An unprecedented new telescope image of the Milky Way galaxy’s turbulent centre has revealed 1,000 mysterious strands. They all were inexplicably dangling in space.
These stretched up to 150 light years long. The one-dimensional strands are found in pairs and clusters. They often stacked equally spaced and side by side like strings on a harp. North-western University’s Farhad Yusef-Zadeh have used observations at radio wavelengths and discovered magnetic filaments in the early 1980s. Zadeh found the mystifying filaments comprise cosmic ray electrons gyrating the magnetic field at close to the speed of light. But their origin has remained an unsolved mystery ever since.
The image has exposed 10 times more filaments than previously discovered. This enabled Yusef-Zadeh for the first time conduct statistical studies across a broad population of filaments. This information can help them finally unravel the long-standing mystery.
The study has been published in The Astrophysical Journal Letters.
Yusef-Zadeh is a professor of physics and astronomy at Northwestern’s Weinberg College of Arts and Sciences. He is also a member of the Centre for Interdisciplinary Exploration and Research in Astrophysics (CIERA).
Constructing the image
Astronomers spent three years surveying the sky to construct the image with unprecedented clarity and detail. They have analysed the data at the South African Radio Astronomy Observatory (SARAO). They have used 200 hours of time on SARAO’s MeerKAT telescope. Scientists pieced together a mosaic of 20 separate observations of different sections of the sky toward the centre of the Milky Way galaxy. This is 25,000 light years from Earth.
The full image will be published in an additional paper. This will be led by Oxford University astrophysicist Ian Heywood and co-authored by Yusef-Zadeh. It will be published in a forthcoming issue of The Astrophysical Journal. The image captures radio emissions from numerous phenomena. This includes out bursting stars, stellar nurseries and new supernova remnants.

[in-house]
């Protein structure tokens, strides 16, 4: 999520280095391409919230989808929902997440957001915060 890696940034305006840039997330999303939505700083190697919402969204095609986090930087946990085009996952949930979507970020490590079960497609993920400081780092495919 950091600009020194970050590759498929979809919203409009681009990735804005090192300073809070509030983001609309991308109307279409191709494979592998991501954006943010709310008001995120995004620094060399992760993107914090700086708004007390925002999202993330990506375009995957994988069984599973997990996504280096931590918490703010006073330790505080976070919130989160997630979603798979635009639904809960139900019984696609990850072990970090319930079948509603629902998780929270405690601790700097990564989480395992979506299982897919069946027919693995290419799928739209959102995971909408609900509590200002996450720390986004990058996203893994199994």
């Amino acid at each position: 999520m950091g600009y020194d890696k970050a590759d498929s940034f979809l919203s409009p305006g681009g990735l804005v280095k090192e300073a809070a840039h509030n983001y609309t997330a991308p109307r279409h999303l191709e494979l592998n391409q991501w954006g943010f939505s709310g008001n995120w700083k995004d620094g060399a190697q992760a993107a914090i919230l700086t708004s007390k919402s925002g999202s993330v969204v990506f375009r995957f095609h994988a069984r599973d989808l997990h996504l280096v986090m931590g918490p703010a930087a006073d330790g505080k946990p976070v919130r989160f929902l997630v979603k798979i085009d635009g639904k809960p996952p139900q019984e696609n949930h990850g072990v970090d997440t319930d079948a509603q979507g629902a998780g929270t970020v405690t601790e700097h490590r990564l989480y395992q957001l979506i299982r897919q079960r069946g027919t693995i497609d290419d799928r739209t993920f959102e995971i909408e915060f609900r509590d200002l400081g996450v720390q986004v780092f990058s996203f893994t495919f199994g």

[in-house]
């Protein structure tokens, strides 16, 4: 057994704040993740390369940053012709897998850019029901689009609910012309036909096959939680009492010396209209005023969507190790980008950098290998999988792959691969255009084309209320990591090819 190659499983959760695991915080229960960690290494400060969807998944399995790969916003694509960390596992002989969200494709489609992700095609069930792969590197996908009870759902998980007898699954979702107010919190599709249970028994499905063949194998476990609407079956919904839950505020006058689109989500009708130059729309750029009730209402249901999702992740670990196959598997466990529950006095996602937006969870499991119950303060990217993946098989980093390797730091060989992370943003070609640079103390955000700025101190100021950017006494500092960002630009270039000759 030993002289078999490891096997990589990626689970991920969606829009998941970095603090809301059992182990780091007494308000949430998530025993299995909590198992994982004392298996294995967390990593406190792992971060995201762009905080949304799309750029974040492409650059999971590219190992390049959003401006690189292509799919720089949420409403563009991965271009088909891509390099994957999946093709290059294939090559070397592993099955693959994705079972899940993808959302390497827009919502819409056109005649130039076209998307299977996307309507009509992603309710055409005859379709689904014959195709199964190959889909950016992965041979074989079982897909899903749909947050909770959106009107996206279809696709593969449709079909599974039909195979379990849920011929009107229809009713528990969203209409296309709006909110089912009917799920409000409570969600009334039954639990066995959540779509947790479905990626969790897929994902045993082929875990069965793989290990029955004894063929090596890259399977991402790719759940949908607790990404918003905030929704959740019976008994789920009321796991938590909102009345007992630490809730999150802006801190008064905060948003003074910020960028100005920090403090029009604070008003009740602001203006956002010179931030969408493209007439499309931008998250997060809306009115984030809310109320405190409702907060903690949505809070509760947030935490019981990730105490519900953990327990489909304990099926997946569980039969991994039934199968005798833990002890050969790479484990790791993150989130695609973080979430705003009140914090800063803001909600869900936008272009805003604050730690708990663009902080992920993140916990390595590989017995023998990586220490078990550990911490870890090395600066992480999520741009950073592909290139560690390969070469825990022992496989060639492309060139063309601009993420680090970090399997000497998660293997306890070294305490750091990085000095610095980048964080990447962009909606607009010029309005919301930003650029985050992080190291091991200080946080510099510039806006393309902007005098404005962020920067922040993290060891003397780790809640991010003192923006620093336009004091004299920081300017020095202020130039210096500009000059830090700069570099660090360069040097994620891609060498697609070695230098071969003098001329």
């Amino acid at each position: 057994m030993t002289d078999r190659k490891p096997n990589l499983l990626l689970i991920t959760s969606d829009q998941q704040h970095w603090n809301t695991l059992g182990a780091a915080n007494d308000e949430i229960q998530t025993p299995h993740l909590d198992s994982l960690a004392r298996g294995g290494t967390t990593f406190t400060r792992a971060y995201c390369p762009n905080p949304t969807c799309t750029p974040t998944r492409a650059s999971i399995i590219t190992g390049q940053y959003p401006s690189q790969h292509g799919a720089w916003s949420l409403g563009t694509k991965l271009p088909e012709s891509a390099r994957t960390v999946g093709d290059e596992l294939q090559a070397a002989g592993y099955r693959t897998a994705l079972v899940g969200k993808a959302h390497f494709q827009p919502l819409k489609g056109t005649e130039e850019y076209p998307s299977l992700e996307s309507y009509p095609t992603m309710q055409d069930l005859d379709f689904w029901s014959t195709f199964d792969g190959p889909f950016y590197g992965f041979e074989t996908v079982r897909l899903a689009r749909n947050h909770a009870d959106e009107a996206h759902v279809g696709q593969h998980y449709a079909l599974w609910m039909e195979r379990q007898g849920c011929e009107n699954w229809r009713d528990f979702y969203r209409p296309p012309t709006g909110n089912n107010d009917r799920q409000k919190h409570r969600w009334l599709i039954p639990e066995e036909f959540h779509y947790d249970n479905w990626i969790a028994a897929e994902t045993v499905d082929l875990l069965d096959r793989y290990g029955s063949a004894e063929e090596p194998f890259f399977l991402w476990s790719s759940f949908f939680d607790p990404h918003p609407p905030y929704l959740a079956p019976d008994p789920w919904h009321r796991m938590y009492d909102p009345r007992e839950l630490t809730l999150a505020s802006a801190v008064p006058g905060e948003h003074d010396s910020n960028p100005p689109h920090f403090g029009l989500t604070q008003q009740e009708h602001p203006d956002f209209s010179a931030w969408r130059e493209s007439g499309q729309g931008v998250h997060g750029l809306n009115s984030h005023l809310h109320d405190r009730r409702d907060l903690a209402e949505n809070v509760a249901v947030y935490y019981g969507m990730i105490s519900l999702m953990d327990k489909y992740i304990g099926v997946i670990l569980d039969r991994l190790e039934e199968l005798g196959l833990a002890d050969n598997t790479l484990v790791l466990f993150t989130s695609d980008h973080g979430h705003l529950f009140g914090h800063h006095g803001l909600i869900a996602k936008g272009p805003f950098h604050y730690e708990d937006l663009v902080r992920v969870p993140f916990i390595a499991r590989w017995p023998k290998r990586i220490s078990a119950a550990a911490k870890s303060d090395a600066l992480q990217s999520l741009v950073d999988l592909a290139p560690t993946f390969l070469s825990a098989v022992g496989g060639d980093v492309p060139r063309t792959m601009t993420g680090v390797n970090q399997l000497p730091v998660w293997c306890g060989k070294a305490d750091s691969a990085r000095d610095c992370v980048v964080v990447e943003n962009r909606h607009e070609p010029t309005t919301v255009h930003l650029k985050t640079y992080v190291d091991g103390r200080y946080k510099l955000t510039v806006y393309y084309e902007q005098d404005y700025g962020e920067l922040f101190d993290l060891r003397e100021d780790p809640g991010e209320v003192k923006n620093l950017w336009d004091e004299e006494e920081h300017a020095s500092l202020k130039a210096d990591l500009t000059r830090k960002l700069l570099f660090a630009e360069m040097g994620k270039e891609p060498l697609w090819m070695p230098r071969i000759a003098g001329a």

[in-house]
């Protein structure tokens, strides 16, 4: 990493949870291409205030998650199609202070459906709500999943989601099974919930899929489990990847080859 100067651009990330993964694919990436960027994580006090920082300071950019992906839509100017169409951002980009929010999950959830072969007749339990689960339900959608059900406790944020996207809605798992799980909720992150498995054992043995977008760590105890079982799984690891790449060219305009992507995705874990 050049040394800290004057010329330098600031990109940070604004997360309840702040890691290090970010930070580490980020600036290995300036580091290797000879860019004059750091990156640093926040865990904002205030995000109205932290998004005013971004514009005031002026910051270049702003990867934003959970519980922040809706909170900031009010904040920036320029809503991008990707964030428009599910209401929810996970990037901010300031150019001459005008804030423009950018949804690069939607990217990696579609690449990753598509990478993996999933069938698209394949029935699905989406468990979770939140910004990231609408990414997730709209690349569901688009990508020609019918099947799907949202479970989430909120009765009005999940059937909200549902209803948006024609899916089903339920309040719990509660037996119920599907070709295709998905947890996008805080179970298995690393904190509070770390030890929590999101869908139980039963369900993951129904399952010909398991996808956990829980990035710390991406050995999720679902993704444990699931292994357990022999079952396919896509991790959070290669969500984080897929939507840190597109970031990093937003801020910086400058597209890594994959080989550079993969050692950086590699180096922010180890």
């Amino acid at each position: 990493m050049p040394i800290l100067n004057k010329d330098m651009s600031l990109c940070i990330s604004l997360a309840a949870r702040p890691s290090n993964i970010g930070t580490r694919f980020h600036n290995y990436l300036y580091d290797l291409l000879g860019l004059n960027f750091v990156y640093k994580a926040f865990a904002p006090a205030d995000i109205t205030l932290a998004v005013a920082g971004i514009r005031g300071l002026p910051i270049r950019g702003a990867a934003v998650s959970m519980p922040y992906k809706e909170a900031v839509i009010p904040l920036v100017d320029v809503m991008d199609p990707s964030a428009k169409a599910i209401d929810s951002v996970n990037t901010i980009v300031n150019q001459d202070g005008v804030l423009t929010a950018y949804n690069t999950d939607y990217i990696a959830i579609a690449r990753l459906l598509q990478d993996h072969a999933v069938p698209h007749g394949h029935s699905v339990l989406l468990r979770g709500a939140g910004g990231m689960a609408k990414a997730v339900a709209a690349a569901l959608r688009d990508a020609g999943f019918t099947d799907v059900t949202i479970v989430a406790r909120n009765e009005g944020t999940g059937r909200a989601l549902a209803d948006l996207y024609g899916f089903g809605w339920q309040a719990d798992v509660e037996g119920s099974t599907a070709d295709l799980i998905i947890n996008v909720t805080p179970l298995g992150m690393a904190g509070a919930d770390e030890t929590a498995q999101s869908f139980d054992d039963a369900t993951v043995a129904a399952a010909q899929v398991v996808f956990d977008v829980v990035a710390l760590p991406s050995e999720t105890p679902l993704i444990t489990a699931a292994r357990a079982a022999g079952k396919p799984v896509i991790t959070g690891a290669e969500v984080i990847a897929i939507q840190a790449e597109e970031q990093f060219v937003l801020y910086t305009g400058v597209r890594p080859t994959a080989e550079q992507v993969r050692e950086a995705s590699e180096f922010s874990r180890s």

Yusef-Zadeh’s team used a technique to remove the background from the main image to view the filaments at a finer scale. They wanted to isolate the filaments from the surrounding structures.
What we know
Yusef-Zadeh has been able to piece together more of the puzzle. He explored the filaments’ magnetic fields and the role of cosmic rays in illuminating the magnetic fields.
The variation in radiation emitting from the filaments is very different from that of the newly uncovered supernova remnant. This suggests that the phenomena have different origins. Scientists found the filaments are related to past activity of the Milky Way’s central supermassive black hole. The filaments are related to enormous, radio-emitting bubbles. These Yusef-Zadeh and collaborators discovered in 2019.
Yusef-Zadeh already knew the filaments are magnetized. He said magnetic fields are amplified along the filaments. This is a primary characteristic all the filaments share.
What we don’t know
Yusef-Zadeh is puzzled by how structured the filaments appear. As filaments within clusters are separated from one another at perfectly equal distances. Yusef-Zadeh does not know whether the filaments move or change over time. He also does not know what is causing the electrons to accelerate at such incredible speeds.